• So it looks like ancient pandas had broader diets and were more ecologically flexible

  • than their living descendants.

  • But modern pandas are definitely all about that bamboo - which again, for a bear, is

  • just really weird.

  • See, the giant panda has the GI tract, the digestive enzymes, and the gut microbes of

  • a carnivore.

  • It doesn't have the multi-chambered stomach of cattle or produce the enzymes that other

  • herbivores use to break down cellulose, which is the key ingredient in bamboo and other

  • plants.

  • So, for a long time, the panda's diet was considered a sort of evolutionary riddle.

  • But a paper published in 2019 seems to have figured out how they've been able to survive

  • on a mostly bamboo diet.

  • Researchers sampled the shoots and leaves of the different kinds of bamboo plants that

  • a select group of pandas was eating throughout the year.

  • Then they sampled the bears' poop for a before-and-after picture of the nutrients

  • that they were taking in and putting out.

  • And the researchers found that, at the molecular level, the pandas' diet looked more like

  • a carnivore's than like a herbivore's.

  • Specifically, their ratio of macronutrients -- like proteins, carbs, and lipids - resembled

  • those of meat eaters.

  • It turns out that pandas switch which type of bamboo and which parts of the plant they

  • eat throughout the year, to maximize protein and minimize fiber!

  • So the percentage of energy that they get from protein is actually equivalent to the

  • diet of WOLVES.

  • Pandas are basically vegan gym bros.

  • So maybe the transition from an omnivorous, bear-like ancestor to the gentle bamboo eaters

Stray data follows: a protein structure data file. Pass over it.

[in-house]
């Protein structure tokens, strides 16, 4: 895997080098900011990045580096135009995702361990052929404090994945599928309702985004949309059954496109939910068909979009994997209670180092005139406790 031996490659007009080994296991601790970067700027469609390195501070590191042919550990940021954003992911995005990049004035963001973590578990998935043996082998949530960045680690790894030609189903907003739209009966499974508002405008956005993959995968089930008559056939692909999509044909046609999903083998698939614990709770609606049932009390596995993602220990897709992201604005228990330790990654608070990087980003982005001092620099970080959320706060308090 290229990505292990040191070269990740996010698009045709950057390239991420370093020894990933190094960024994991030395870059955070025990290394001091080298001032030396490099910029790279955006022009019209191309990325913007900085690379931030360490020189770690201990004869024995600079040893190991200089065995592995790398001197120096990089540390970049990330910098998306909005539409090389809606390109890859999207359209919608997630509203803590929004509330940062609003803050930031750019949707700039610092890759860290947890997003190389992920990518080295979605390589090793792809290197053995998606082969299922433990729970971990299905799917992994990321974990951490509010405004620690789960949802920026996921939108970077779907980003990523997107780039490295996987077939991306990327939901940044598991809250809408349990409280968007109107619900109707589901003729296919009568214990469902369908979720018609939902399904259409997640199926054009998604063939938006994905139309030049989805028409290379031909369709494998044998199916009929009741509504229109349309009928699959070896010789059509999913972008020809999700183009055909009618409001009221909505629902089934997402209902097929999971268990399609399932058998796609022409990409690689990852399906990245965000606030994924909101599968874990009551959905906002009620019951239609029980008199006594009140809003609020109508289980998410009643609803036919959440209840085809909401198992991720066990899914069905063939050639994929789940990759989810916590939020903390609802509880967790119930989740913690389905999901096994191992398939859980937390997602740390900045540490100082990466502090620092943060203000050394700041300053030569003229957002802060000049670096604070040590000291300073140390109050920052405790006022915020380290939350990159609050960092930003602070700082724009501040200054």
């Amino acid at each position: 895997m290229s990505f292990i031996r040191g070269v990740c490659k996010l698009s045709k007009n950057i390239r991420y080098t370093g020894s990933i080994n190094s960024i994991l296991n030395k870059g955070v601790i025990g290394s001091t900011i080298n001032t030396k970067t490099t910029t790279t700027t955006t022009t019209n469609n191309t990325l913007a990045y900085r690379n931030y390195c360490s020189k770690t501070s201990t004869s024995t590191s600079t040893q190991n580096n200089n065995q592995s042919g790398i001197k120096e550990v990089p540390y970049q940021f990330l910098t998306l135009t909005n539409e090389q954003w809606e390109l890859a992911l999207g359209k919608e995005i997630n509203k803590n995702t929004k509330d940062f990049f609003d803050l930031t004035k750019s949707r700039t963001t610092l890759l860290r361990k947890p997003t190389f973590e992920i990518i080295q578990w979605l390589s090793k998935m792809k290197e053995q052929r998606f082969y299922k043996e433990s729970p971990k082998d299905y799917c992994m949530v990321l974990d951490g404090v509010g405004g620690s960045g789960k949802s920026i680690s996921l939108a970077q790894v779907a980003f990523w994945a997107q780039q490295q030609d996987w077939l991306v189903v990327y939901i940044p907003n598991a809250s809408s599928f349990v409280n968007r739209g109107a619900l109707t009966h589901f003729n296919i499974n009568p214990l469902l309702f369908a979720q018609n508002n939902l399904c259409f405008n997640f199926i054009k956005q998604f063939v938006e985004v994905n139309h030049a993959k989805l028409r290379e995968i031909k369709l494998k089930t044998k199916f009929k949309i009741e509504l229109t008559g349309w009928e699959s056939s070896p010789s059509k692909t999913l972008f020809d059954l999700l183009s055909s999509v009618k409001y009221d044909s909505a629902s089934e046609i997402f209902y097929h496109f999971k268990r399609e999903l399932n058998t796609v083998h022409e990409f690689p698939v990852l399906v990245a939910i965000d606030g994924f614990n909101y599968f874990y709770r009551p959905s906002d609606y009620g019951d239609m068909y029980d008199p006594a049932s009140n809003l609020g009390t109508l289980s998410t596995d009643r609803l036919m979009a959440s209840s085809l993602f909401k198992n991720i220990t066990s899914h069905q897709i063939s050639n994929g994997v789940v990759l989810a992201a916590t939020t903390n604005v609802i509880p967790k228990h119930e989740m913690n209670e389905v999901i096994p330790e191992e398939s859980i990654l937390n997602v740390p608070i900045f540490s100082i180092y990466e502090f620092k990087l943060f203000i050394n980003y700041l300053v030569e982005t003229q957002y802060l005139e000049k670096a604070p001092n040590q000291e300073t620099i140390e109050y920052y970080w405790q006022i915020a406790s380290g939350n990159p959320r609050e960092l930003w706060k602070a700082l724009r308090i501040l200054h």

• we know today wasn't such a stretch for the giant panda, after all.

  • From its Early Miocene origins near the base of the bear lineage, the giant panda has come

  • a long way.

  • Taxonomically, it went from a red panda relative to a true bear.

  • Geographically, it went from its ancestors' first appearance in Europe, all the way to

  • the mountains of China, where it survives today.

  • Physically, it went from a dog-sized omnivore to a, well, bear-sized herbivore that still

  • packs in the protein, in an very unexpected way.

  • If the evolutionary history of the giant panda

  • remains kind of fuzzy, its future isn't very clear either.

  • It was once considered to be on the brink of extinction, but in 2014 there were more

  • than 1800 counted in the wild -- a viable, but still vulnerable, number.

  • Those false-thumbed, bamboo-eating mammals of Central China are the last remaining characters

  • in the story of the world's most un-bear-like bear.

  • Thanks to LEGO.com and the LEGO Storepresenting

  • the LEGO Ideas Tree Housefor their support of PBS.

  • The LEGO Ideas Tree House set aims to celebrate the seasons of the natural world with an interchangeable

  • set of leavesgreen for summer and yellow/ brown for fall.

  • The 3,036 piece set is designed for ambitious builders and includes removable treetop and

  • cabin roofs, a wind-up crane feature, and a landscape base with a picnic table and bonfire.

  • There's even a bathtub!

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  • 2030, the 180 tree foliage elements are made from plant-based polyethylene plastic using

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  • Click the link in the description to learn more.

  • Weird extra thumbs up to this month's Eontologists: Patrick Seifert, Jake Hart, Jon Davison Ng,

  • Sean Dennis, Hollis, and Steve!

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  • And thank you for joining me in the Konstantin Haase Studio.

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Thanks to LEGO.com and the LEGO Storepresenting the LEGO Ideas Tree Housefor their support

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B2 US panda giant bear bamboo lego diet

The Fuzzy Origins of the Giant Panda

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    joey joey posted on 2021/05/03